@Betsey: No, I am gainfully employed as I have been for many years.

Since you and the other Tin Foil Hat wearing crowd have blamed our president for every aspect in the economic downturn, we should give him credit for the growth in the stock market since January 2009. The stock market has doubled in value in four years.

No one received a phone for voting for the correct candidate. This is another urban legend such as the birth certificate nonsense, but because your depth can be compared to that of a saucer, you believe it. YUP! Guess what, your inadequate candidates in the last two presidential elections lost. In 2008, an angry old man with tired old ideas lost to a man named Barack Hussein Obama. In 2012 a second inadequate GOP candidate lost to Barack Hussein Obama. Sounds like a mandate to me. I suggest you look up "mandate" since you most likely are unfamiliar with the meaning.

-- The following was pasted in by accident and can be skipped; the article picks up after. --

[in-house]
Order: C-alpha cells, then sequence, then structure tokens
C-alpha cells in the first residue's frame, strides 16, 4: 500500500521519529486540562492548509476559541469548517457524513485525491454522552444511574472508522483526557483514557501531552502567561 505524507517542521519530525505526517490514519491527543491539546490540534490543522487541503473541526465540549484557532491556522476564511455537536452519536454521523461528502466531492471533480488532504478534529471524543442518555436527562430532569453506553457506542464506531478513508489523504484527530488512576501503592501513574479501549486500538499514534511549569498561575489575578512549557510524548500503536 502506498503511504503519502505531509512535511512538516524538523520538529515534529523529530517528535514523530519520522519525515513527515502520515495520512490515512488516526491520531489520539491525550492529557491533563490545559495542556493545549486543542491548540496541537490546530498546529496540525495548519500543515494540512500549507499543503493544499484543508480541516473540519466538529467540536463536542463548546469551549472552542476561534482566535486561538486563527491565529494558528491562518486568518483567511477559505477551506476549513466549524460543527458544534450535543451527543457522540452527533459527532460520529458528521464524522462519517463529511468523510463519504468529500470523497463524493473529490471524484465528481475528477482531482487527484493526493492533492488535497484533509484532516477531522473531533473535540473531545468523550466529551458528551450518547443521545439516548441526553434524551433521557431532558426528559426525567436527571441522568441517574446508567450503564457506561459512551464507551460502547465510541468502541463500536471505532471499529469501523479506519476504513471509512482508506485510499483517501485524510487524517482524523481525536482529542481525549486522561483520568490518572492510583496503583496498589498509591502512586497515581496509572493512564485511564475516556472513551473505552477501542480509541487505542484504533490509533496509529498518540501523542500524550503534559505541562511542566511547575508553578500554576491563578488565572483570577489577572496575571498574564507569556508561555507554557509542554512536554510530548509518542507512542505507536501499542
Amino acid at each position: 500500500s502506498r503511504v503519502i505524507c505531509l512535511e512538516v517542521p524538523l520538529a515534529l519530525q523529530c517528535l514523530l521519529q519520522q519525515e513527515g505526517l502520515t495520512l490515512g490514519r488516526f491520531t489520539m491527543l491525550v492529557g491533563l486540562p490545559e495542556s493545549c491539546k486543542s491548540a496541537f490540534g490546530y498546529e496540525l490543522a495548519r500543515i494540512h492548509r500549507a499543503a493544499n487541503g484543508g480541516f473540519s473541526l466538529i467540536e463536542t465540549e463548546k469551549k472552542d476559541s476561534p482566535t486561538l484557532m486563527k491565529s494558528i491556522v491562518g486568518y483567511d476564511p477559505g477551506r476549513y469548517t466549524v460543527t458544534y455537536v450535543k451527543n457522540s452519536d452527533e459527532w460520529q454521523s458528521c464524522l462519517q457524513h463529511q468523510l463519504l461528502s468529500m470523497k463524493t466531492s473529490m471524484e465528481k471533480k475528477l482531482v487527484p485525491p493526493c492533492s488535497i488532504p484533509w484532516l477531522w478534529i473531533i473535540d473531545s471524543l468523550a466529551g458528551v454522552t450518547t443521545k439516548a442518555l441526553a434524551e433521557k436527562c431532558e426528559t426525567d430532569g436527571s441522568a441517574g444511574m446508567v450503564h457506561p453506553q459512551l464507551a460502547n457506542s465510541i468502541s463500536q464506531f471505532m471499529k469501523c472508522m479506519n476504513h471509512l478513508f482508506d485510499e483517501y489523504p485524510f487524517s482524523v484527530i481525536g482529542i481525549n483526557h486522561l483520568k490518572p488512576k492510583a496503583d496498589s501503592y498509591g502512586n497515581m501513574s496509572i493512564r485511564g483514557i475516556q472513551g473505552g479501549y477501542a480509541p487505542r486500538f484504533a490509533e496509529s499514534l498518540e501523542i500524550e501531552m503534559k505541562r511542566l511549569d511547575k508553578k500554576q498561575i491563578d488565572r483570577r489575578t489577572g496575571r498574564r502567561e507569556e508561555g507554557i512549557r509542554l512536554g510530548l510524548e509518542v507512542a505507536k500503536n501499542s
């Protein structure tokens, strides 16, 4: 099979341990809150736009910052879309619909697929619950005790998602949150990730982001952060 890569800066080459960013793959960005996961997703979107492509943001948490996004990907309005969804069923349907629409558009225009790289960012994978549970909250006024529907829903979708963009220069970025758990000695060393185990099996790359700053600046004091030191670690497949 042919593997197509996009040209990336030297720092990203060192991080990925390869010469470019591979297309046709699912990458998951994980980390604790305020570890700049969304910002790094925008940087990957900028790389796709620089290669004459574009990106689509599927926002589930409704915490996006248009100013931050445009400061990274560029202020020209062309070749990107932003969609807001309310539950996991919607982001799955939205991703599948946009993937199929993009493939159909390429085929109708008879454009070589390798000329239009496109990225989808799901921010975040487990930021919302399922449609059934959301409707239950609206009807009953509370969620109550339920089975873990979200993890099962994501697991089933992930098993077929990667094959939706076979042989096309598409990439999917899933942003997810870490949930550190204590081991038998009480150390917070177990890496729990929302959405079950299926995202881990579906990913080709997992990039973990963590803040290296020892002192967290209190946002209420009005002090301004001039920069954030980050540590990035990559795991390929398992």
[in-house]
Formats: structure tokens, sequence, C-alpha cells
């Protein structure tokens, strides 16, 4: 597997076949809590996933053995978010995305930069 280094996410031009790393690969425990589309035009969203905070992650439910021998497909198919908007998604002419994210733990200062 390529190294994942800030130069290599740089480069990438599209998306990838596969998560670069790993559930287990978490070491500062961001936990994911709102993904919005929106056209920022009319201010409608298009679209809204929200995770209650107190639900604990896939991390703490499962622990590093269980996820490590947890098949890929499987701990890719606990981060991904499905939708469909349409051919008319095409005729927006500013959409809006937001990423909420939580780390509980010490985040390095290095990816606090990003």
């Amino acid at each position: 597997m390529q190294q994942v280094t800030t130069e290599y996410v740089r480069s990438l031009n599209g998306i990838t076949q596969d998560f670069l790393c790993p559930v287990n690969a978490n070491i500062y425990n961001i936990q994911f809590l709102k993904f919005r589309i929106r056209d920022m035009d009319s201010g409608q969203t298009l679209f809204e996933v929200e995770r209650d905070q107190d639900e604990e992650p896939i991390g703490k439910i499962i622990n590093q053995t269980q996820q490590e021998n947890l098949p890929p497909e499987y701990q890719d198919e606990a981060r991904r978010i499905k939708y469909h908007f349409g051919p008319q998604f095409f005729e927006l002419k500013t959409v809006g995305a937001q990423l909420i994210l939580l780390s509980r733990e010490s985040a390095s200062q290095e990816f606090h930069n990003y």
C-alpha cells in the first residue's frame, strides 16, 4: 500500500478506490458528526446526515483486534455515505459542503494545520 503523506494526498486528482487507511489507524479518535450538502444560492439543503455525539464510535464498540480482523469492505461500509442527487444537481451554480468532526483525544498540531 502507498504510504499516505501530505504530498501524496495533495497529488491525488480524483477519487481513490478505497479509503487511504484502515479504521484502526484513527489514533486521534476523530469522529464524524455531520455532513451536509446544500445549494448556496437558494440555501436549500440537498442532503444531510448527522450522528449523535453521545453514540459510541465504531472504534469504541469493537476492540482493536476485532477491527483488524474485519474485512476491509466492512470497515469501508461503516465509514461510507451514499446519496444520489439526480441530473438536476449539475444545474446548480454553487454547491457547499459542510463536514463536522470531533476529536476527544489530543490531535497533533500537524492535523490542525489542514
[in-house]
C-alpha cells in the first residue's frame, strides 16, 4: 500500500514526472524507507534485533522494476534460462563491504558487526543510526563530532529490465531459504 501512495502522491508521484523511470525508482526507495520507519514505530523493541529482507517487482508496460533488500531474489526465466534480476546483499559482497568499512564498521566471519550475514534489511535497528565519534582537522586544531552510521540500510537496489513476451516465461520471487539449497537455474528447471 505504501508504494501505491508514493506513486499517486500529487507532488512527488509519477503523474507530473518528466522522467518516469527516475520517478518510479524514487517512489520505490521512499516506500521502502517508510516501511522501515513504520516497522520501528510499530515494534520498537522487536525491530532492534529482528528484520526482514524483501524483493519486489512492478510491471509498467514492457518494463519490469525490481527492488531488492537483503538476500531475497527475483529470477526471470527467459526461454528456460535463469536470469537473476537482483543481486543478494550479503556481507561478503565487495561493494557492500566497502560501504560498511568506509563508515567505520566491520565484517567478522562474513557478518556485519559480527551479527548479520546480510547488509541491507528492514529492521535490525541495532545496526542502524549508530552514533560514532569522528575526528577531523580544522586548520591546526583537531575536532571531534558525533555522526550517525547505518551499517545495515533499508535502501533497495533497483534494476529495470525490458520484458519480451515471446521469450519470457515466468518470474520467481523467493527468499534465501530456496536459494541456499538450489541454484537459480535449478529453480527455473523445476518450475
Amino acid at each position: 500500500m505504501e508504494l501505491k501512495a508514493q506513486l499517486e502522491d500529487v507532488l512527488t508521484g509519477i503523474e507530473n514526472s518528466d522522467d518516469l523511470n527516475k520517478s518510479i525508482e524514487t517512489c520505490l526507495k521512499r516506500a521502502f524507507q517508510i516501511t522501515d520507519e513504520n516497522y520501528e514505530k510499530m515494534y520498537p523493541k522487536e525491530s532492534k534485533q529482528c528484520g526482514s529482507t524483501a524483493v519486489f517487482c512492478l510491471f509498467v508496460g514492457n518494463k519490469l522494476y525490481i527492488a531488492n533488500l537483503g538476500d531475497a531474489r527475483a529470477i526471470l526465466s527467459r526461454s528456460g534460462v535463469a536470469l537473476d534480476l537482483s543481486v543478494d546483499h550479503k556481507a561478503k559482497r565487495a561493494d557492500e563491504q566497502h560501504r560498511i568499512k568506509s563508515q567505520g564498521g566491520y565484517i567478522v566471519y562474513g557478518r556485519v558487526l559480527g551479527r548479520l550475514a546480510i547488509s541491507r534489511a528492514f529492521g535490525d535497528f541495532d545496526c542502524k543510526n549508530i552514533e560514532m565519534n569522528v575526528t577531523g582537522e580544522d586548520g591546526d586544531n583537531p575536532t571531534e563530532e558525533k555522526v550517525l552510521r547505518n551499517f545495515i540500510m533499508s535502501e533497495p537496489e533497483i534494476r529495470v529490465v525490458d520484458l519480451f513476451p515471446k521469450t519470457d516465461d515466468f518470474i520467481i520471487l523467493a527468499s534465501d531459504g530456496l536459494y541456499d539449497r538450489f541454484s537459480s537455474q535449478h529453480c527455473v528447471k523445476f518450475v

The Republicans are not the only sector of the population who work hard and pay their way. It is your belief that all Democrats are living off of grants and welfare. This type of thought process tells us a great deal about your intellect.

You come off as a very angry woman, I will guess that you are single.